Hilary Clinton in 1992 made the comment during the presidential race that she was not going to stay home and bake chocolate chip cookies. It caused such an uproar that both Hilary Clinton and Barbara Bush submitted dueling chocolate chip cookie recipes to Family Circle magazine at the time.

Why should I make Chocolate Chip Cookies?

I mean if are already not on board with the greatness that is a chocolate chip cookie I don’t know what I can say to change your mind. Those chocolate chips are surrounded by buttery dough especially when they are slightly warm with a cold glass of whatever milk is your jam. Life does not get any better than that!


How do I make Chocolate Chip Cookies?
So I was debating not even putting a recipe for chocolate chip cookies in this post. Why you ask? Take any bag of semi-sweet chocolate chips, flip it over and you have a recipe for chocolate chip cookies. Not to mention how many recipes that are on the internet. Really stop reading and type chocolate chip cookie recipes into Google (or Yahoo or Bing) and see how many recipes pop up. See I wasn’t lying.
So why did I change my mind? Well, it is because of something I read in Jean Anderson’s amazing The American Century Cookbook. Even though on the back of a Nestle’s semi-sweet chocolate chips it says that it is the “Original Toll House Cookie” recipe, it is indeed not. According to the cookbook, the contract to use the recipe ended in 1979. Instead of renewing, Nestle just altered the recipe as well as buying the name and registering the trademark. Therefore only they can call their cookies “Toll House” and no one else.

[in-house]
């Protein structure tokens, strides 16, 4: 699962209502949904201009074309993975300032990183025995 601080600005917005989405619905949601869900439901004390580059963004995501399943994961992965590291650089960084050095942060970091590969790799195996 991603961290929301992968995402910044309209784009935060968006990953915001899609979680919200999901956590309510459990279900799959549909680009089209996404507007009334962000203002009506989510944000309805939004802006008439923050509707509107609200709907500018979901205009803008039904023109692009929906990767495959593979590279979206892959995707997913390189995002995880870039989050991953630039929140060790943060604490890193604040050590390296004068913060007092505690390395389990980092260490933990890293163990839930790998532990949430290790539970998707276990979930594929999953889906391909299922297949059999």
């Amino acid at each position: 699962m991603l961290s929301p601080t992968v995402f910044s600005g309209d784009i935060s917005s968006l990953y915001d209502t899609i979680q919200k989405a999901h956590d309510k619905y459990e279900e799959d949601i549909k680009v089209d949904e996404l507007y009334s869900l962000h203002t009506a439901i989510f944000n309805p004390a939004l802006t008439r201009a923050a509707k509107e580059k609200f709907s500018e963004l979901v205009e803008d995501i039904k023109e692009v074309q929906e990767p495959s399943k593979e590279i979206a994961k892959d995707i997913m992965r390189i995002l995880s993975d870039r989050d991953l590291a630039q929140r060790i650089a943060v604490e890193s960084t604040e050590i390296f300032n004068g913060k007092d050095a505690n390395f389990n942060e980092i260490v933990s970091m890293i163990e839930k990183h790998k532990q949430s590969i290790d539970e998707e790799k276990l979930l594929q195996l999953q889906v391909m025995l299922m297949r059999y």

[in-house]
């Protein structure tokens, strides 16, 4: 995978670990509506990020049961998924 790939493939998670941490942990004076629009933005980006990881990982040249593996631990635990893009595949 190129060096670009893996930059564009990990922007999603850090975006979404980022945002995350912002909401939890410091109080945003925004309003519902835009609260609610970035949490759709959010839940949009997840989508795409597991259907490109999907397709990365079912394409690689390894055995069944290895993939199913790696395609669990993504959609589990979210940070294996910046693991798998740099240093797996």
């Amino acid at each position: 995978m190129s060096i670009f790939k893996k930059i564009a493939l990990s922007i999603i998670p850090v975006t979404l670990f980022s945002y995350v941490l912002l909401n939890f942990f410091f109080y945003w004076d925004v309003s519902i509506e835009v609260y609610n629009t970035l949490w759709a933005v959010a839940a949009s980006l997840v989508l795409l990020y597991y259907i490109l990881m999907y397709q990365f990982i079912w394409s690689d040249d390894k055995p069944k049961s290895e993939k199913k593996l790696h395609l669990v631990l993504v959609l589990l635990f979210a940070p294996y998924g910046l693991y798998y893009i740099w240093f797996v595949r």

So that put me on a search for the original recipe. I couldn’t locate Ruth Wakefield’s cookbook so that was a dead end. I then remember that it was posted in newspapers. I did a search and finally found the original recipe. They are more on the crispy side of chocolate chip cookies in case you are team soft and chewy. They well deserved their original name of “Chocolate Crispies”. So if you want to try out the recipe that started it all, I have posted it for you!

If you bake a batch, tag me on Instagram @quaintcooking.

Ruth Wakefield's Chocolate Chip Cookies

  • Servings: 3 dozen
  • Difficulty: easy
  • Print

The original recipe from the creator of the chocolate chip cookie, Ruth Wakefield.


  • 1/2 cup (or one stick) unsalted butter, softened
  • 1/2 cup brown sugar
  • 1/2 granulated sugar
  • 1 egg
  • 1 1/2 cup flour